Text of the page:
Wednesday, April 22, 2009

Re-organising Universities - Article review

I've been reading this article, 'Re-organizing Universities for the Information Age' by David Annand as part of the flexible learning course that I am doing.

Annand argues that 'University education is still conducted within pre-Industrial Age organisational structures' and suggests that we can expect that Universities will need to transform themselves to meet the needs of more and more students, and increased demand for flexible, cost-efficient learning options. Annand points out that distance education is perhaps a step in the right direction in terms of offering flexibility for students and cites Taylor's ideas of a 'Fifth Generation Learning model'. Annand warns that the traditional inflexibility of University programs does not position a University well for the future, where the demand will increase and be unsustainable in the current, traditional format. In closing, Annand talks about 'irresistible technological, economic, and social imperatives seem about to impose significant change on the conduct of higher education worldwide'.

There are some strong ideas in this article - I love the term 'irresistible technology' - I agree that there is something seductive and captivating about new technology. The lure of something new and fresh and different. But we sometimes get pulled back to reality when we find out that new technology isn't available for everyone. Some people won't have the computers, or the broadband internet to be able to access the 'irresistible technology'. But I will stop this tirade and try and focus back on the article!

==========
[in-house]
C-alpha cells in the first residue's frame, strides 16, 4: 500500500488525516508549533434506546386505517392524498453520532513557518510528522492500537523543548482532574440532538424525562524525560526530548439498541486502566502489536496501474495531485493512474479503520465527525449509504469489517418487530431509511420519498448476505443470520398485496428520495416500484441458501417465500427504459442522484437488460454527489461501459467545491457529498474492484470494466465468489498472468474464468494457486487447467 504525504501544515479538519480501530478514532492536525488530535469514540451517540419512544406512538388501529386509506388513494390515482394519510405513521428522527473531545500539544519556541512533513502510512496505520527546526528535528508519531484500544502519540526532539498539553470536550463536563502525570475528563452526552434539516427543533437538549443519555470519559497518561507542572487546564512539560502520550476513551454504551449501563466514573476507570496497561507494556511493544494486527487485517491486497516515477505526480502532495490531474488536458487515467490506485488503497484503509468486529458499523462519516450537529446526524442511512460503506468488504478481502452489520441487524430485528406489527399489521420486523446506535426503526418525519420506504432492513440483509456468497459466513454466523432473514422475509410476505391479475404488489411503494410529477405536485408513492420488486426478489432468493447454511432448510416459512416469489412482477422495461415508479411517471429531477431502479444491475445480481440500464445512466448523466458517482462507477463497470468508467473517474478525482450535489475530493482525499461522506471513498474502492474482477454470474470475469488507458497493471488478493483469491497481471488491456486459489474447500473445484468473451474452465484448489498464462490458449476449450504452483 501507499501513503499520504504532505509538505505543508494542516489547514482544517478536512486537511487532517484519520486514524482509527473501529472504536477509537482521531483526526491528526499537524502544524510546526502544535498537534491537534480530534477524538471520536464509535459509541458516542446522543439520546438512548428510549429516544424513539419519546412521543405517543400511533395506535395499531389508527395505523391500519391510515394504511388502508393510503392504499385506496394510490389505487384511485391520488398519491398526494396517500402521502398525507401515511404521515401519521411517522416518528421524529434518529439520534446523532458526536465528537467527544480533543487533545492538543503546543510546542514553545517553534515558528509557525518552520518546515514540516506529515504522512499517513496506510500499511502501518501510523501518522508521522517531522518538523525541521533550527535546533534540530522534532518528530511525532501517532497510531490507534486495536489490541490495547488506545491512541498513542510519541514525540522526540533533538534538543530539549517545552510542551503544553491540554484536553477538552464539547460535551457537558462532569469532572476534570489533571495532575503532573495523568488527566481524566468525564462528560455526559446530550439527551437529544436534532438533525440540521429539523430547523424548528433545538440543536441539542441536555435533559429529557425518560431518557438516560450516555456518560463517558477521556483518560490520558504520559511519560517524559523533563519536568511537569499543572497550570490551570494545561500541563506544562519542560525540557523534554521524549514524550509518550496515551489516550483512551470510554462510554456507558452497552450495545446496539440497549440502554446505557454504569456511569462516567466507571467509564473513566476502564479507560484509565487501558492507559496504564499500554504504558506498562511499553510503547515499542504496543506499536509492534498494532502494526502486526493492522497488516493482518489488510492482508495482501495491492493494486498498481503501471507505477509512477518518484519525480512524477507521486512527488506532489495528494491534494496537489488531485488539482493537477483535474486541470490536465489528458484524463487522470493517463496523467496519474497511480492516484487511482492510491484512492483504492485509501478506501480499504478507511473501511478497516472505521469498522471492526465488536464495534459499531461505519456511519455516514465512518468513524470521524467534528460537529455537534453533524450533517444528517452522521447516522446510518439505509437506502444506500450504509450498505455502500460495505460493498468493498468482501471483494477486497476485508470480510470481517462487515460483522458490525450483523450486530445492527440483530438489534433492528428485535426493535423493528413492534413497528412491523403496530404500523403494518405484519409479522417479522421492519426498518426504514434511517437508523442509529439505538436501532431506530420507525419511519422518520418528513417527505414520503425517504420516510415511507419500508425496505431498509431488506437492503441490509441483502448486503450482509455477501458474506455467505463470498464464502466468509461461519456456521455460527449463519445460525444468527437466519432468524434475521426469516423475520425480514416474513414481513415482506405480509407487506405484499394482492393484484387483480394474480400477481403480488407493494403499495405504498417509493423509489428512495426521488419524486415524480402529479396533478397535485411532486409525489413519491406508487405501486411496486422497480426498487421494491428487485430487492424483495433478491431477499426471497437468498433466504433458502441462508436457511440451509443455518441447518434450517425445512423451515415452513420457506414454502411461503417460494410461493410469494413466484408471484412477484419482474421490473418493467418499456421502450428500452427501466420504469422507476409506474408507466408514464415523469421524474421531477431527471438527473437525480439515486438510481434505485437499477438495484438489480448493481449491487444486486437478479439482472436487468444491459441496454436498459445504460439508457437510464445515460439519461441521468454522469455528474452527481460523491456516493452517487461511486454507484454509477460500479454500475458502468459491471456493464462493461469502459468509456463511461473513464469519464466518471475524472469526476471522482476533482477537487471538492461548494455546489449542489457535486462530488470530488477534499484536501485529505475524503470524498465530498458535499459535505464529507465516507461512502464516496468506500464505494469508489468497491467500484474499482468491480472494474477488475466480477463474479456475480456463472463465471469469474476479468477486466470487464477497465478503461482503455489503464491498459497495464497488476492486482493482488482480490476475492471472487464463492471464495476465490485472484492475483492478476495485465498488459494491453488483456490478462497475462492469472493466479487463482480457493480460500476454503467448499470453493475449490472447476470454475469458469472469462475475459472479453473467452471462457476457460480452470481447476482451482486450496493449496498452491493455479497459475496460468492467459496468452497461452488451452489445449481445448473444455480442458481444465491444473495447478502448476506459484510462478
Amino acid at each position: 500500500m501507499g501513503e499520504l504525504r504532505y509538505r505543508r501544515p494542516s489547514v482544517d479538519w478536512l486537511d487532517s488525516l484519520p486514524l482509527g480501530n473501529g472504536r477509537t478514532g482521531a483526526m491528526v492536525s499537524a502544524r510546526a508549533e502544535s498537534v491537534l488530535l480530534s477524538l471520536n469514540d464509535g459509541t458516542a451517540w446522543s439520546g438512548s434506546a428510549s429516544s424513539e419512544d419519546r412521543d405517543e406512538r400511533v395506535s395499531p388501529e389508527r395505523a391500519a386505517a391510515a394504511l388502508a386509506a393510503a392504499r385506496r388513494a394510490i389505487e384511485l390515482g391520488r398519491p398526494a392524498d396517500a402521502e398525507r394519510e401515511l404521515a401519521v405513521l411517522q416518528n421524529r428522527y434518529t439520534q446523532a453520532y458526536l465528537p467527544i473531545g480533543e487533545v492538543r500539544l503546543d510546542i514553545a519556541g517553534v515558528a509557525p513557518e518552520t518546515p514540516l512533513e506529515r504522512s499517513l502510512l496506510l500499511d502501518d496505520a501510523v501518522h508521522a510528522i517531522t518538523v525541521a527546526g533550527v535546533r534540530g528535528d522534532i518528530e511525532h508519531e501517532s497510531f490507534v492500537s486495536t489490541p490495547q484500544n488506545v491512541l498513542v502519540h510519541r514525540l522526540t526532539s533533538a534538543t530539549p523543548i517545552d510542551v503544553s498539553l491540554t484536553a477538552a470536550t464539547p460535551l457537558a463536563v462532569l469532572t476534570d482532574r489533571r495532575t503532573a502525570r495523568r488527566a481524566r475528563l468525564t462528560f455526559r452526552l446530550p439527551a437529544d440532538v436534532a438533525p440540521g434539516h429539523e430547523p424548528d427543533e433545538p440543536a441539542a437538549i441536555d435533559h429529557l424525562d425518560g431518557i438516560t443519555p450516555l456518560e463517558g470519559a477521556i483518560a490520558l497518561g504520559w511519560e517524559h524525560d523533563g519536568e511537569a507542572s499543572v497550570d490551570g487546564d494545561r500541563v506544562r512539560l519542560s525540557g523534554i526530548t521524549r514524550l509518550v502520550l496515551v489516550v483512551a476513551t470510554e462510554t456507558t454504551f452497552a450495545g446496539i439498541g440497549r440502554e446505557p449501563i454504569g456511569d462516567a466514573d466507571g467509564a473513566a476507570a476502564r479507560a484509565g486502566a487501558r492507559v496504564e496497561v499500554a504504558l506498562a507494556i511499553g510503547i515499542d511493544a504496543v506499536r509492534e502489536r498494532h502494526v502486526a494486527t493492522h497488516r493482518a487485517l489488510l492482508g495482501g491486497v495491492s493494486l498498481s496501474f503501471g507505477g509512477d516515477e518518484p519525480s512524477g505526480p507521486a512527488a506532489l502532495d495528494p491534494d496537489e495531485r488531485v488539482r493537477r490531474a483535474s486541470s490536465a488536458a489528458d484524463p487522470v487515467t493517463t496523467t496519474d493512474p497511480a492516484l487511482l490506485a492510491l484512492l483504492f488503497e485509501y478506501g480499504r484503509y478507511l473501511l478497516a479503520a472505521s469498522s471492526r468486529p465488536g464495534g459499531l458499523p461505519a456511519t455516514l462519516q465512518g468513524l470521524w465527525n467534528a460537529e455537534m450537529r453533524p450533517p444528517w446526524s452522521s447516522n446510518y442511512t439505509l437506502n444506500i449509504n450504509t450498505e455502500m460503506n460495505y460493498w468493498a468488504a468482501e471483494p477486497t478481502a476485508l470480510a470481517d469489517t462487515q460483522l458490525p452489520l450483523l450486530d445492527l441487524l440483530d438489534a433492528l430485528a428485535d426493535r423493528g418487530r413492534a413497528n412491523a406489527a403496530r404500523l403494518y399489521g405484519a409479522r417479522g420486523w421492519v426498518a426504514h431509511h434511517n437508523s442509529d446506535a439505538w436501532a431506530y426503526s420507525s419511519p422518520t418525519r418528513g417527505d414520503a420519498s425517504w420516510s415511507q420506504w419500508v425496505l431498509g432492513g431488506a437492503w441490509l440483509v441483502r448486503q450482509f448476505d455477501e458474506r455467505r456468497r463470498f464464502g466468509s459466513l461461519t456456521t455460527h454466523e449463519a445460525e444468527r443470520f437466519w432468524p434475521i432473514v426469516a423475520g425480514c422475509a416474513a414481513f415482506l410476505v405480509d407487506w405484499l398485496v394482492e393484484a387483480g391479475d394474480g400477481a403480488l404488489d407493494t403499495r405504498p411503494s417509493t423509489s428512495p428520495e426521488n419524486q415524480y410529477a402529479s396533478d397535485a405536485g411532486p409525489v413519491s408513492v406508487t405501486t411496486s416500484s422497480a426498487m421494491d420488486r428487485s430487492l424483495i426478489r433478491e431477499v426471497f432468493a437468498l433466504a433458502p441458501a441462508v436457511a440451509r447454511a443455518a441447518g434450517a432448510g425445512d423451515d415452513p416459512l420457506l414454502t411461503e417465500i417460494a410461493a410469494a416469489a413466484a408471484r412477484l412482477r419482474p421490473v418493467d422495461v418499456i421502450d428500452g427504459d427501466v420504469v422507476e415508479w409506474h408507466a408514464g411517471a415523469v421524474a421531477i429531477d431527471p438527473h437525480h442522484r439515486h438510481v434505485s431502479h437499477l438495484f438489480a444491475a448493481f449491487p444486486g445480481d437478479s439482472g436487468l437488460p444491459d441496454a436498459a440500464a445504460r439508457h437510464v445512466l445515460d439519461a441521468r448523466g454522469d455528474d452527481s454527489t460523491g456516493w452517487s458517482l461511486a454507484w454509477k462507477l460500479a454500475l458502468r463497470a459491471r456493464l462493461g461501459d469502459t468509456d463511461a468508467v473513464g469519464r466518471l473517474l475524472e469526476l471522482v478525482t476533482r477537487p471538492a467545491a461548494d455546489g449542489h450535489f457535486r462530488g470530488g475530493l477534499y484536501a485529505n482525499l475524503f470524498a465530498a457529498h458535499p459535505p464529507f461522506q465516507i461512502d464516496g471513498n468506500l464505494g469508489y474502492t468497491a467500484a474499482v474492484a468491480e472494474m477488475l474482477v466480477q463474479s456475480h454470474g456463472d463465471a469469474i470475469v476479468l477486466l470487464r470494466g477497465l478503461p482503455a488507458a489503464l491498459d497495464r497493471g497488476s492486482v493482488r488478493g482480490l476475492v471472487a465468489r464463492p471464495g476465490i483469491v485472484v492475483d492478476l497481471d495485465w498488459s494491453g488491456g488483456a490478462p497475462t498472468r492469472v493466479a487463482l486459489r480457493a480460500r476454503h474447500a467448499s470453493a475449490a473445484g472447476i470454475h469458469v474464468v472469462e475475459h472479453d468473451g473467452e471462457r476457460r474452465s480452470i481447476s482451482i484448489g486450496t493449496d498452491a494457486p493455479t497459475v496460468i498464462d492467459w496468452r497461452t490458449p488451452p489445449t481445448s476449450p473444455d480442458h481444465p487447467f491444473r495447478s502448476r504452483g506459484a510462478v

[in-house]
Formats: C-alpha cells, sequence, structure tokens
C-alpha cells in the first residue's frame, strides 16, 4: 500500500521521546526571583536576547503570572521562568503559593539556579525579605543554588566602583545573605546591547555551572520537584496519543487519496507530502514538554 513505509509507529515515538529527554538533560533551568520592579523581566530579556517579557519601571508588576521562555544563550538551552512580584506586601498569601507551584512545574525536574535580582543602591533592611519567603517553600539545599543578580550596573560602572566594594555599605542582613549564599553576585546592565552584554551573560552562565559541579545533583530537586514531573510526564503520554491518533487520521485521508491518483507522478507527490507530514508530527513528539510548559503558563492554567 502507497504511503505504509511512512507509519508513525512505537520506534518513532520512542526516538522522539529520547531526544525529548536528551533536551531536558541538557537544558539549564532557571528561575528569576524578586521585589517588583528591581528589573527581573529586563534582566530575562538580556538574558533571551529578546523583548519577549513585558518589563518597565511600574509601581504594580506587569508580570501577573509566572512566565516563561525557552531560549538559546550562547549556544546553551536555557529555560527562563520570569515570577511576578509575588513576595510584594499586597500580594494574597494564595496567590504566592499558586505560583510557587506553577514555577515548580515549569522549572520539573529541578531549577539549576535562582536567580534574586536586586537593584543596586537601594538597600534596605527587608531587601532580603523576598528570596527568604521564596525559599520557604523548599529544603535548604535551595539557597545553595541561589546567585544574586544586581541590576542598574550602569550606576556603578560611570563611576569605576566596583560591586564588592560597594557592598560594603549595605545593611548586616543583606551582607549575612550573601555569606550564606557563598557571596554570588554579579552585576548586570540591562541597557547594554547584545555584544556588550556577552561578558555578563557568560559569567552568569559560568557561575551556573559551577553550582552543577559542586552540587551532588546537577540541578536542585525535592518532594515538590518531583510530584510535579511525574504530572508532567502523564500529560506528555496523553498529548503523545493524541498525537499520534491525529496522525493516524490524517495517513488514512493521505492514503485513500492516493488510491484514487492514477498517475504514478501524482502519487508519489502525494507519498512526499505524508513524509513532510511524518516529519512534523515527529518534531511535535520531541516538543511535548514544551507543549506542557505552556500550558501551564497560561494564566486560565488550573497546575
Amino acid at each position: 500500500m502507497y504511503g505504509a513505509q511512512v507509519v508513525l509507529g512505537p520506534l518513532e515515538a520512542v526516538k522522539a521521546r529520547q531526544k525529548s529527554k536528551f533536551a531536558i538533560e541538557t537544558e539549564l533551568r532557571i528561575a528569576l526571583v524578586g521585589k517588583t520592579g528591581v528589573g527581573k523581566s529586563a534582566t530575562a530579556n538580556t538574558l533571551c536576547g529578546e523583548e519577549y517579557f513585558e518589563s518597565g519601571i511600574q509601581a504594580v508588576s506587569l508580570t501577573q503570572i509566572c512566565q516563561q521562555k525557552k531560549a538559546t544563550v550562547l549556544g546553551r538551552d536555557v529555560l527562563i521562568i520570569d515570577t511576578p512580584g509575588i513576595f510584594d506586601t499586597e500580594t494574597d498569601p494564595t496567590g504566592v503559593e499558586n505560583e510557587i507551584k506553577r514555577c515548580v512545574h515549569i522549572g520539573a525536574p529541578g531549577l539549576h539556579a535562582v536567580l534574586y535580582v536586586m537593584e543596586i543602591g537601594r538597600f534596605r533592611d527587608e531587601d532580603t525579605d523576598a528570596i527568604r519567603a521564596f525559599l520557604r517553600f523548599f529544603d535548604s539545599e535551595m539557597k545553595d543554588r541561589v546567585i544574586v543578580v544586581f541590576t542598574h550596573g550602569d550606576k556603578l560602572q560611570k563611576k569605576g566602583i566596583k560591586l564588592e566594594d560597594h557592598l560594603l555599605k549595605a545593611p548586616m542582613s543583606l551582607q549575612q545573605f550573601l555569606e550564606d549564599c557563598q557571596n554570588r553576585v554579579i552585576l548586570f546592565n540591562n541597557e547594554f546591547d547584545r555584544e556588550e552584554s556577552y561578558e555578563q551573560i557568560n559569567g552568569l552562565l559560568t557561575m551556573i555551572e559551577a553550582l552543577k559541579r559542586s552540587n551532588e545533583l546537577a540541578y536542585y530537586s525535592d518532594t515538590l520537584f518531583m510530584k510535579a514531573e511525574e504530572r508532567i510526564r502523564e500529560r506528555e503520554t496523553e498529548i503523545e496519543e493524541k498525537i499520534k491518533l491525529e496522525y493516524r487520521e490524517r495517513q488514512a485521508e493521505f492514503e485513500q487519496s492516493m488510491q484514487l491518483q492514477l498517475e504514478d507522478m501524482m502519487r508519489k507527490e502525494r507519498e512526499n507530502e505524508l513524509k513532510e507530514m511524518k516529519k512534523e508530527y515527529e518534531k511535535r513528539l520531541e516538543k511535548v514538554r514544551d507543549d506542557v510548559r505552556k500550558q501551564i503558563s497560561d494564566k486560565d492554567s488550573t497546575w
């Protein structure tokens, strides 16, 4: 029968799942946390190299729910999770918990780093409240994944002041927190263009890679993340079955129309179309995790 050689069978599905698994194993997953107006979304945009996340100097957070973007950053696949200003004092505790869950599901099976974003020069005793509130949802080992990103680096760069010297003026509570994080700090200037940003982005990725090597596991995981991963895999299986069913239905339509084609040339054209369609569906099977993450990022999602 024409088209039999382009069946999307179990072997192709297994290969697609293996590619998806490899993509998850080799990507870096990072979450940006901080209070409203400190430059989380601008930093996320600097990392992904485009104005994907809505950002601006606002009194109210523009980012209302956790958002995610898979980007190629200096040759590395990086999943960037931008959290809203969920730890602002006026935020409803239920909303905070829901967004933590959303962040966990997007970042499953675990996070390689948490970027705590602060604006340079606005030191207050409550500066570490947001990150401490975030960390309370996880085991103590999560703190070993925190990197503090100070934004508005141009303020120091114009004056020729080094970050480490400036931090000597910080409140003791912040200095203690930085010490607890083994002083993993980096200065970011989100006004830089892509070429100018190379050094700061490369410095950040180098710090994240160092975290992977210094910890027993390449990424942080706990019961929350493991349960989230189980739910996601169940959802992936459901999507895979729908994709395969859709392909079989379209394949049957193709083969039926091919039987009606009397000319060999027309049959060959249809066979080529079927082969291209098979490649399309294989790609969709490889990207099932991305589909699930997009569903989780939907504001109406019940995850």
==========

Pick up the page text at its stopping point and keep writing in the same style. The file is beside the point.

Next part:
I think it is an exciting time to be a PhD student at a University because I feel like we are about to embark on something new. New in terms of delivery of learning, and flexibility of learning and assessment, which will affect the structure of the University, where people are based and how we communicate with each other. As a PhD student hoping to move into a Research or Academic career, I am excited and encouraged by the flexibility that I hope to see available by the time that I complete my research. It's an interesting article and I am keen to hear what other course participants think.

Helen

3 comments:

Minhaaj said...

Very well put Helen. Liked your overview of the topic. Great post.

Helen said...

Thanks for the feedback Minhaaj.

Helen

Sarah Stewart said...

My main concerns with flexible learning in the way you describe is that you also need to support the student to keep their motivation going. Yes flexible but in a supportive way which may need some direction.